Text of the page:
That does not veil Swennen, reveals he.

Do we speak now concerning the art of Swennen or concerning living everyone?

Wind ensures the rest.

That his last name made him sound like a vainglorious clerk in a Robert Walser story only helped matters. Within these luminous little lines, the character of “Swennen” took on heroic proportions for me: now he was no longer a struggling Neo-Expressionist painter in Antwerp on his second wind, he was a comically heroic Everyman, the vehicle through which our own struggles and conditions would become magnified and understood. Only with reluctance did I go back to my review of the former Swennen’s show in Basel, and put these lovely bits of translated strangeness aside.

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This weekend, tramping across some hot, tousled meadows near Geinsheim, in Germany, I watched the wind press against the grass and thought again of The Fragments of Swennen. I was with my boyfriend’s family, and we were headed for a dappled glen of fluorescent green trees, under which we would find scores of lilies of the valley, his father’s birth flower and mine too. I had never seen the flowers growing before, could only recall a perfunctory white-and-yellow illustration of them on a birthday card I once received as a child from some vague relative. The reality of their perfume, which soaked the afternoon air, and the perfect ladders of tiny white bells was a bit revelatory, although it could have been the late spring heat.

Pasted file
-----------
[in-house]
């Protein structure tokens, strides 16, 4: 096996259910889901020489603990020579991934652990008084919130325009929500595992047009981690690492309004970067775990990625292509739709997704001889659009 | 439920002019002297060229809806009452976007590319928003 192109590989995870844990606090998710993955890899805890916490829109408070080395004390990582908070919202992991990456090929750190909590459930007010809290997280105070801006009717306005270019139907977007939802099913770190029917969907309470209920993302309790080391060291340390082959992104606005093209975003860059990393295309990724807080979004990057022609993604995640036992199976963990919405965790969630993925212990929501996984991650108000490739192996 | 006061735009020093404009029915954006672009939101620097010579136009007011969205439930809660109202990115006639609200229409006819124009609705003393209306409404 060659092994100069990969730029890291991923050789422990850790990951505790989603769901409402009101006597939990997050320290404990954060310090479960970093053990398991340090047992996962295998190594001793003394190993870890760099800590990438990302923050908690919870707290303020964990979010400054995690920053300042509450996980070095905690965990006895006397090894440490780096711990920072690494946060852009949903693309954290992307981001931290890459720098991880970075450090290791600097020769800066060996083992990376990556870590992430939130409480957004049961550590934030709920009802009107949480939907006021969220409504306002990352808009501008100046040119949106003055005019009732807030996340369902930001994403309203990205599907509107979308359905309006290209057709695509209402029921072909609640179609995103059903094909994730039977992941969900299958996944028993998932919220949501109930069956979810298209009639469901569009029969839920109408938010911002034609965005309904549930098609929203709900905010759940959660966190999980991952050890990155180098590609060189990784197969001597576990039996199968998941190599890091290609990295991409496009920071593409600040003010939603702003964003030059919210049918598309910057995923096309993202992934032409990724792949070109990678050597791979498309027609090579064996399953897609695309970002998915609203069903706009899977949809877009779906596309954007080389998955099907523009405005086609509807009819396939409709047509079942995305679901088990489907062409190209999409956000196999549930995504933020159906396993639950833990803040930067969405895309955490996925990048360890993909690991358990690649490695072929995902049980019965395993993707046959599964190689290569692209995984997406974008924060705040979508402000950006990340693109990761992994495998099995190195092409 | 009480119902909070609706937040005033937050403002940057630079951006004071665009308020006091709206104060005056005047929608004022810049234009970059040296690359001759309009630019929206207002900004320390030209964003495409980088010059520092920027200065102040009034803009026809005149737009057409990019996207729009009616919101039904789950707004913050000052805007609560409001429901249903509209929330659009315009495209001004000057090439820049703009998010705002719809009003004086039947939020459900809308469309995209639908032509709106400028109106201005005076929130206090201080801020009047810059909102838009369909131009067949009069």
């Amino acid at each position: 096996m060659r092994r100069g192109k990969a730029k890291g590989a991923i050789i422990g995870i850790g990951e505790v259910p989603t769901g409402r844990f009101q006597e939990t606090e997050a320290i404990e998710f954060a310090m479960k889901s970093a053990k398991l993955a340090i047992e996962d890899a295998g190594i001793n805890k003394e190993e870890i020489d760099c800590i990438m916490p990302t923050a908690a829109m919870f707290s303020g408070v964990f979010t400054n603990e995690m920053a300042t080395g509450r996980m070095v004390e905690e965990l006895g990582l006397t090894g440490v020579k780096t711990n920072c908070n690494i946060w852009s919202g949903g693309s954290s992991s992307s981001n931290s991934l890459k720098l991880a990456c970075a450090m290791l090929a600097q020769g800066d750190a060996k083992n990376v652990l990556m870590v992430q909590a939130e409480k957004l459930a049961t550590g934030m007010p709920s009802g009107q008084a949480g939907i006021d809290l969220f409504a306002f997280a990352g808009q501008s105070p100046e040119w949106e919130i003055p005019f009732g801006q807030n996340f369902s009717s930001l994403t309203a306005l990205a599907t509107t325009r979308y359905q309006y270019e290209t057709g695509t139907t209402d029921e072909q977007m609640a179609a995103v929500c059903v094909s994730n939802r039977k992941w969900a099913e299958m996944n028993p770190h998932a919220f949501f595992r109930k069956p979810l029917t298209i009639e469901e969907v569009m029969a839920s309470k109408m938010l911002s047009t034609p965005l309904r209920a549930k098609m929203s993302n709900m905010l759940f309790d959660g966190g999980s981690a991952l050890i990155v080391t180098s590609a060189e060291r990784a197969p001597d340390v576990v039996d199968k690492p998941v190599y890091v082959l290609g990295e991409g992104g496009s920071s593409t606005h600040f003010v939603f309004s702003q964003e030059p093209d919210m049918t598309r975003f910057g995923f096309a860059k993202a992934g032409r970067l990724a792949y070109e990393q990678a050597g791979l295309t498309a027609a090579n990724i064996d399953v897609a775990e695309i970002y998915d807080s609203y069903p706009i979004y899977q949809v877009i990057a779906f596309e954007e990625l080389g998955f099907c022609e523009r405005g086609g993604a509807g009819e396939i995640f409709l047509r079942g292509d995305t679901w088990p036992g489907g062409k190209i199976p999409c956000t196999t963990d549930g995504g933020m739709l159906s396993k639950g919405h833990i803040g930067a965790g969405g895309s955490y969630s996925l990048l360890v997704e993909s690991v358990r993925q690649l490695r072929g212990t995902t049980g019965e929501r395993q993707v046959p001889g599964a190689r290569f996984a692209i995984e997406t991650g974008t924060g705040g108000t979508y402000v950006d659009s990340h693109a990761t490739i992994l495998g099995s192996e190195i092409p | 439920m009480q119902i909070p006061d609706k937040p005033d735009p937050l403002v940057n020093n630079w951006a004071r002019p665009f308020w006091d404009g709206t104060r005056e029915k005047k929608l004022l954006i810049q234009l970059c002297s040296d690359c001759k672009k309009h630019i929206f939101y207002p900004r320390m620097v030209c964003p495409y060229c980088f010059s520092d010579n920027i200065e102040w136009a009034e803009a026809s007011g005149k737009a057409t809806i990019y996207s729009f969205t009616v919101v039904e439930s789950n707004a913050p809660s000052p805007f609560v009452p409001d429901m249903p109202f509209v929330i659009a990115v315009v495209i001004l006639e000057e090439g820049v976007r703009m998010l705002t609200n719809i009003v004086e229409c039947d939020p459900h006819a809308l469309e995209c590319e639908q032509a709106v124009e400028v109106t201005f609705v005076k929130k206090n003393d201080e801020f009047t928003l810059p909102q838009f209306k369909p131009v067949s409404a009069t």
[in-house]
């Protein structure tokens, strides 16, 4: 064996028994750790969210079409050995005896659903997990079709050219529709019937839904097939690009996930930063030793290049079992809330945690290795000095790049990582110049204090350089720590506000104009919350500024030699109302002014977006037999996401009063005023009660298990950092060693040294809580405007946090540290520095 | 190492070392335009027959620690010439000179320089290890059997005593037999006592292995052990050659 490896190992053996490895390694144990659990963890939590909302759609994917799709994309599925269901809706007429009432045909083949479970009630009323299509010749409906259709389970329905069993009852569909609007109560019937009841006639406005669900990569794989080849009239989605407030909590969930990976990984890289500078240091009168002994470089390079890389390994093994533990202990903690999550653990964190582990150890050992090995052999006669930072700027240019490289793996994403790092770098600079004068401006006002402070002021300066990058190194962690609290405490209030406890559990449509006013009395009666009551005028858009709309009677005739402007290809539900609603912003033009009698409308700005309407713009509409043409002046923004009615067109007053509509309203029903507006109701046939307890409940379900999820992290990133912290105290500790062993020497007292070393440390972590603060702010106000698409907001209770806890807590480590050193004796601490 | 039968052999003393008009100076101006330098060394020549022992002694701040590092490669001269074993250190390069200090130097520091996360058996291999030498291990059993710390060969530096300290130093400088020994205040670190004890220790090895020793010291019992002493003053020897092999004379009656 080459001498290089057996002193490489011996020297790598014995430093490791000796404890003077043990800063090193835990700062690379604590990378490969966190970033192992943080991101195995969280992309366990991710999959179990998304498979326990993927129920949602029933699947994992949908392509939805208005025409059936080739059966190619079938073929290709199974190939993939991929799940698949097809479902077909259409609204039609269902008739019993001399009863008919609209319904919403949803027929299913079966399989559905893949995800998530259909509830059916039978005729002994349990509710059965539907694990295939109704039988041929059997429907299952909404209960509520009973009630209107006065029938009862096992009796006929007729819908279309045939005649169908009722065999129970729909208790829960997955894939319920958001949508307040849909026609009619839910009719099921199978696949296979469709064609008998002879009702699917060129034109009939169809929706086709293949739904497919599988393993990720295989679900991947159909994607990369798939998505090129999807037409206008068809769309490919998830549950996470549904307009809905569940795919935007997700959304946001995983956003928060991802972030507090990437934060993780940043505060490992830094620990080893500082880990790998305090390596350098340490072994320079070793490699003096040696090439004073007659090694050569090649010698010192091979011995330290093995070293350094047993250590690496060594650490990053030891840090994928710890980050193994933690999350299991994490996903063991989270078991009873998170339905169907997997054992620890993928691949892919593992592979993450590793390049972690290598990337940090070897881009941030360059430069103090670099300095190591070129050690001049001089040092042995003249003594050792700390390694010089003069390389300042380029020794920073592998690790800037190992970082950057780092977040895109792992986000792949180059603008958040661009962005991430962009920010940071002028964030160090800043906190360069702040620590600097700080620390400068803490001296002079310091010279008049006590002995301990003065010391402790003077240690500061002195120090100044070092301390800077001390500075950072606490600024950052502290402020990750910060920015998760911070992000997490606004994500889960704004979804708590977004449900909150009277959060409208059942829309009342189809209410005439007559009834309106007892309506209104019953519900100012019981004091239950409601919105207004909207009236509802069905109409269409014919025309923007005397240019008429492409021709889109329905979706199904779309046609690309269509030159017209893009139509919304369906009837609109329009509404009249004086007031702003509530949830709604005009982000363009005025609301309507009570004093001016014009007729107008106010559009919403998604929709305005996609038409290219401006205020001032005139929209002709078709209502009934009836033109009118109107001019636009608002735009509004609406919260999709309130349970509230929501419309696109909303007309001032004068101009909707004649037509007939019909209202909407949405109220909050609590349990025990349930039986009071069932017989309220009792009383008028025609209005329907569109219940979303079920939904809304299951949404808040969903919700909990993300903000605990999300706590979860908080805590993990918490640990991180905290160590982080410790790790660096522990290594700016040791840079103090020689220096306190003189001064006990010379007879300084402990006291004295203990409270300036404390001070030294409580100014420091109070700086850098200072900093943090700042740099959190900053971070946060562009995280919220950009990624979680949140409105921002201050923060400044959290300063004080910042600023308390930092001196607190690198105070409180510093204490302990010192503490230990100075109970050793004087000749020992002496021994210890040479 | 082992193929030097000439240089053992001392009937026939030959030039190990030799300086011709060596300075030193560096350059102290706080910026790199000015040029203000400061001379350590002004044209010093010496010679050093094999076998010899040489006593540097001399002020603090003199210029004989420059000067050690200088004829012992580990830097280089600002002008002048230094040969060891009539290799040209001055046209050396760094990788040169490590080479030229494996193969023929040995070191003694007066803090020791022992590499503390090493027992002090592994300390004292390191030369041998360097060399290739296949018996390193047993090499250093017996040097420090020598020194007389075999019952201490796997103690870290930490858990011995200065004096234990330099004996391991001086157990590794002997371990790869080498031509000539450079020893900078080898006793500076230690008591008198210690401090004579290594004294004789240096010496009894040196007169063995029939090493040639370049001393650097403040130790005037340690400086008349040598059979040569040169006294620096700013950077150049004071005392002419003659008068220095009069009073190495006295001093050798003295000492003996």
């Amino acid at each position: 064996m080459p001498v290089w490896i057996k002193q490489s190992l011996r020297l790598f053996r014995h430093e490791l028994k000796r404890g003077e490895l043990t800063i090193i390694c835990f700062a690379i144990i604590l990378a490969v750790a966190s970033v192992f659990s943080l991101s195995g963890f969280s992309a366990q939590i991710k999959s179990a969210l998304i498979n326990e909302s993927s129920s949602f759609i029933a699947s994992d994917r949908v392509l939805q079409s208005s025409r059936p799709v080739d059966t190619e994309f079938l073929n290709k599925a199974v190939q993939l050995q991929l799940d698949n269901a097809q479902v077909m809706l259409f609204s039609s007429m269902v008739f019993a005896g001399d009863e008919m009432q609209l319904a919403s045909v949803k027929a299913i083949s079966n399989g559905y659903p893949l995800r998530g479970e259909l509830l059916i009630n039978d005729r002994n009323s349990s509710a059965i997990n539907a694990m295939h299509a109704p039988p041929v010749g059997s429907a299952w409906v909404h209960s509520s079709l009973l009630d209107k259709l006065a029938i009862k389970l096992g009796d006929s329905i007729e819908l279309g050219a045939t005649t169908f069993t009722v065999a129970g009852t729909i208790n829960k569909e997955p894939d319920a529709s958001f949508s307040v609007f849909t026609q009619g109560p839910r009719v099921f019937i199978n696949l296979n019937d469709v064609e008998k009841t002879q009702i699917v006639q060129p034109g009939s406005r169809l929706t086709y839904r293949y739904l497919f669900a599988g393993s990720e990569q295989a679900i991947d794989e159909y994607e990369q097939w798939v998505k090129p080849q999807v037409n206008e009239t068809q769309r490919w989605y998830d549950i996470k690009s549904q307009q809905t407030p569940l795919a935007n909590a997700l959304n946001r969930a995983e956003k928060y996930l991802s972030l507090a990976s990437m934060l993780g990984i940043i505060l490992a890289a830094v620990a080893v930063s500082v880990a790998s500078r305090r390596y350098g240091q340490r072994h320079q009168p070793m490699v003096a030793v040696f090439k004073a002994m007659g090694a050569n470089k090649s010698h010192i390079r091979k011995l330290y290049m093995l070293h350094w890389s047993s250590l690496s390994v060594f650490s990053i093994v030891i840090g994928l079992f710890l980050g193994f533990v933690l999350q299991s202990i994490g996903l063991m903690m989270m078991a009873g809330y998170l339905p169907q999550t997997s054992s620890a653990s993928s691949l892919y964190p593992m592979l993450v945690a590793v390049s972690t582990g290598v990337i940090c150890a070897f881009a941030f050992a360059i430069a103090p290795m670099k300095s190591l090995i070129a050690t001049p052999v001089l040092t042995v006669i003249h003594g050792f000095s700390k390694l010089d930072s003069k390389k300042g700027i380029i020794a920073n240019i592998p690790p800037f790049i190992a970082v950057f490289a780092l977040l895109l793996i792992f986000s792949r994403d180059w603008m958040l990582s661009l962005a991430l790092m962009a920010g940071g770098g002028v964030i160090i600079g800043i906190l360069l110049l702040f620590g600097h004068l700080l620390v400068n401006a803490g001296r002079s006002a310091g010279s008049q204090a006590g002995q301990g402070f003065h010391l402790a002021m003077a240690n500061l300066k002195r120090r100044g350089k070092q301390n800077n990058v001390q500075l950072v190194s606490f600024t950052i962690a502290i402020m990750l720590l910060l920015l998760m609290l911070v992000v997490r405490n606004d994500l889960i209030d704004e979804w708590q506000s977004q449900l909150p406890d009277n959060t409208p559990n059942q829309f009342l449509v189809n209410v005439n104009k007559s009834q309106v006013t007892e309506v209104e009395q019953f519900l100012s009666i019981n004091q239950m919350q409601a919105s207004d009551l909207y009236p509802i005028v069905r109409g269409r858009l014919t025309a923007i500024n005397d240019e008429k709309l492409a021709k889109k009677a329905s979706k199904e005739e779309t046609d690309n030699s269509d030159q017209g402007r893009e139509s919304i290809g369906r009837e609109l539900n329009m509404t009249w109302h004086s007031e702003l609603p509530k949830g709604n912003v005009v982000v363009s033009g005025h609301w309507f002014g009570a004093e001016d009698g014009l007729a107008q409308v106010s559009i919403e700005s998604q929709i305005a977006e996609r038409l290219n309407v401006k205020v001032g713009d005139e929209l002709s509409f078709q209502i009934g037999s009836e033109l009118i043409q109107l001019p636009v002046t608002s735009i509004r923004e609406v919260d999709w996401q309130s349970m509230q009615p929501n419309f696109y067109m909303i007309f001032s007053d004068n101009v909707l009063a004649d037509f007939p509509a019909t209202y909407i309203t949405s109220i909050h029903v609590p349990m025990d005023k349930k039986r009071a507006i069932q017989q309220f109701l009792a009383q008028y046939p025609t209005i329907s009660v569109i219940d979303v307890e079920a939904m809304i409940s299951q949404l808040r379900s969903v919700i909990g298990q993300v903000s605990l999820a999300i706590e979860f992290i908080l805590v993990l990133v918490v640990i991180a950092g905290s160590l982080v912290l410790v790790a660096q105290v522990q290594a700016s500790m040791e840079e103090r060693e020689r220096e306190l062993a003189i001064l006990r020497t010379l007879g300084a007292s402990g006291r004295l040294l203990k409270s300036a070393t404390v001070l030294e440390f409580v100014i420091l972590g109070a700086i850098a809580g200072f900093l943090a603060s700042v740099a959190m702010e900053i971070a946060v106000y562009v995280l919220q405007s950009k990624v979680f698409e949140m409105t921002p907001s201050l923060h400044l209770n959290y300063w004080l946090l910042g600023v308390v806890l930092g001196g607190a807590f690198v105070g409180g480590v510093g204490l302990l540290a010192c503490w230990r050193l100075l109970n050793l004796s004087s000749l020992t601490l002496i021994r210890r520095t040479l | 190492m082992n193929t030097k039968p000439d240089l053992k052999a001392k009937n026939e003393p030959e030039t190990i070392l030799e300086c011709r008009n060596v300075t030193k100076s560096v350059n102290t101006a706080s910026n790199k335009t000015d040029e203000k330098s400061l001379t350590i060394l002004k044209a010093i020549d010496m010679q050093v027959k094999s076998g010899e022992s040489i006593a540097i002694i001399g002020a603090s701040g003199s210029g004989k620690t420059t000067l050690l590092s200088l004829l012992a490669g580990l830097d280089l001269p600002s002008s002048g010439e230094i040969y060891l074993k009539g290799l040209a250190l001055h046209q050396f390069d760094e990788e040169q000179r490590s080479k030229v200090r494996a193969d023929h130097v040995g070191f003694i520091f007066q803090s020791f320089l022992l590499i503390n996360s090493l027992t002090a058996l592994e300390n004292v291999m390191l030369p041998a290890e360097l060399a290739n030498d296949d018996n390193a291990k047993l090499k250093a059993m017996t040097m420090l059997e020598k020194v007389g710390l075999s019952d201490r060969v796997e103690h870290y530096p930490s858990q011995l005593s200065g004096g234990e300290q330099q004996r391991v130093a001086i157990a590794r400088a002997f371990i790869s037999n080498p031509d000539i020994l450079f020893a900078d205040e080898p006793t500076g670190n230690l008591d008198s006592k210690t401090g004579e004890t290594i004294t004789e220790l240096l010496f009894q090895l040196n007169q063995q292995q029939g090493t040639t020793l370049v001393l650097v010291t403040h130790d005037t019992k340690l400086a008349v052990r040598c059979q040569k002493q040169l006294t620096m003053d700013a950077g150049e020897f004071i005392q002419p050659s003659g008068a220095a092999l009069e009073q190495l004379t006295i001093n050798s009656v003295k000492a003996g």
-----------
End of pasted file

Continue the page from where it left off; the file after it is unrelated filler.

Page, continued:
The Swennen fragments, and the strange charge of their syntax, remind me of Anne Carson’s interest in fragmentary forms, with their ecstatic elisions, ample white space, and atmospheric unknowables. They also recall a kind of compressed poetry written by hospitalized maniacs, modernist writers, and some of my favorite contemporary poets. Perhaps in a debt to the queen of compression, Ms. Dickinson, I keep wanting to add em-dashes after the lines:

For the Swennen has a high figure, the gravitation plays a role—

The artist such as builder, in with its hands and arm brandishing—

At Swennen that vanalles can be—

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Sometimes Babel Fish doesn’t catch every word—for example, vanalles—which lends another layer of omission and frustration and error. Maybe because I am ever-so-slowly learning a new language, and am often in a defiantly seismic dark to the voices streaming around me, these mistranslations interest me—seem unusually significant.

vanalles

van alles

of everything.